Monday, December 10, 2007


I worked in the yard all morning – two hours that is.

It was wonderful. Broke a sweat, got leaves under control (not entirely cleaned up, but manageable now), moved boxes. Breathed in the sunshine.

Box herding involved getting empties out and new Important Ones queued up for inspection. Oh the joy of going for a large one, in a pile, and finding it empty! Small pleasures of moving.

Of course the best reason to work in the yard was to avoid dishes. It worked beautifully, and the satisfaction of a hot shower will also take precedence. Maybe some reading to round out these hours.

Sure, I’ll enjoy a clean kitchen soon. Some of you know it’s a fairly recent phenomena in my life. I was 35 before I began to appreciate (sometimes) cleaning ugly remnants of gastronic indulgences. Now I see it as a small way to bring order out of chaos. All cleaning seems this to me now, and the older I get the more I value orderliness, discipline, routine.

Don’t get me wrong, I can and do slob and procrastinate with the best of them – witness four alarms that must be synchronized, along with my "iron will" to get me out of bed.

I do enjoy the cleaning in small steps now – is a great coach on this. As is recovery. Just do the next right thing. Take care of what you can control. And Judaism teaches “Don’t create false idols.” To me this means cleanliness may be next to godliness, but it’s surely second or third…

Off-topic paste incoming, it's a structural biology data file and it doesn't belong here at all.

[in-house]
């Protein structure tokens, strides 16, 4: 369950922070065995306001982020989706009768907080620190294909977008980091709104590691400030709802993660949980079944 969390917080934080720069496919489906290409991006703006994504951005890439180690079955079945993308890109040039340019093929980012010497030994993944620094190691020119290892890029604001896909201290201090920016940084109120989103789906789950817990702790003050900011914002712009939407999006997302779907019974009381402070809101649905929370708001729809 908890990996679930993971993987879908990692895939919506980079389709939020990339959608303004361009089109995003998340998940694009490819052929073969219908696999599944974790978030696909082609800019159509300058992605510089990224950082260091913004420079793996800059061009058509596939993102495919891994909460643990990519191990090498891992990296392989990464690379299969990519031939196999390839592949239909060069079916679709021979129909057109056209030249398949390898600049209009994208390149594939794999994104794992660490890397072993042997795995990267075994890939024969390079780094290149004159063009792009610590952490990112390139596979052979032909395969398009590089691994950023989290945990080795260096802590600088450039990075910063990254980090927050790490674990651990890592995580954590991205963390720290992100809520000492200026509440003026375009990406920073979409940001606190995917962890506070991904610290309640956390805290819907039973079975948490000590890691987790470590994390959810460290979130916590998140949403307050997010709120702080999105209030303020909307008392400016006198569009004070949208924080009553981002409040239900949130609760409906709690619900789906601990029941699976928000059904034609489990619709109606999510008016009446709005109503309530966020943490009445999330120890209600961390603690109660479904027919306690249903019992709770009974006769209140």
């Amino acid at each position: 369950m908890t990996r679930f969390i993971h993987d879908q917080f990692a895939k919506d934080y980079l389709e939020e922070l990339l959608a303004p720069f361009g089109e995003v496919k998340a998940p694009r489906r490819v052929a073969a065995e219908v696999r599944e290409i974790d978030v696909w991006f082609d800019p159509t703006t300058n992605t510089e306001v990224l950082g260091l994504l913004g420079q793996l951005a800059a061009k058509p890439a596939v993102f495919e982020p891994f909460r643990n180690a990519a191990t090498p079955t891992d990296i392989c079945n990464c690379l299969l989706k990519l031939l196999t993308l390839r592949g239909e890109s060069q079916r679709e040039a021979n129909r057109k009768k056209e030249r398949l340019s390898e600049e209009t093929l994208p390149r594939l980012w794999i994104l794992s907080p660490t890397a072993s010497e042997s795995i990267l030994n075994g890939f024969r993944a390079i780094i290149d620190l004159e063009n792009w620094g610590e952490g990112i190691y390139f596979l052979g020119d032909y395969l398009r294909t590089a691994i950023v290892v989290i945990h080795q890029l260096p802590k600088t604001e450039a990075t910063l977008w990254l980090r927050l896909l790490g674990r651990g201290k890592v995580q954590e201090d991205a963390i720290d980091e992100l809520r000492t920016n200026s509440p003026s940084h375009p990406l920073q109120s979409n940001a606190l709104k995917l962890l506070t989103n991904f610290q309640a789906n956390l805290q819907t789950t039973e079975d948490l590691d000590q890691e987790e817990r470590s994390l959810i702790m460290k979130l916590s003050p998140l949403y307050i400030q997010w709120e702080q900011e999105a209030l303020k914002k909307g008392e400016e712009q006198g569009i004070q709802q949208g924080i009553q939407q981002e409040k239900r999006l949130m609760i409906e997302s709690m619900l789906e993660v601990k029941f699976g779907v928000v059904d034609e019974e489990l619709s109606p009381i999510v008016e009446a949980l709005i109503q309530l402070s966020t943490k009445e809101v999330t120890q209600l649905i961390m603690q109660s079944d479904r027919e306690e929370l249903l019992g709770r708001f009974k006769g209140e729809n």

I like that I can look at the yard when it was covered in leaves, and remember that internet joke about G-d and Peter (or an archangel, depending on your bent) who was reporting that humans were cutting down the trees that were divinely provided, and raking the beautiful leaves that were a gift from the heavens and even cutting grass. The punch line is something about, believe it or not, “then they fertilize the ground so it will grow more grass!”

Down here in Atlanta I think it is perhaps better to leave the leaves honestly. In a drought, surely it is better to stringently leave well enough alone.


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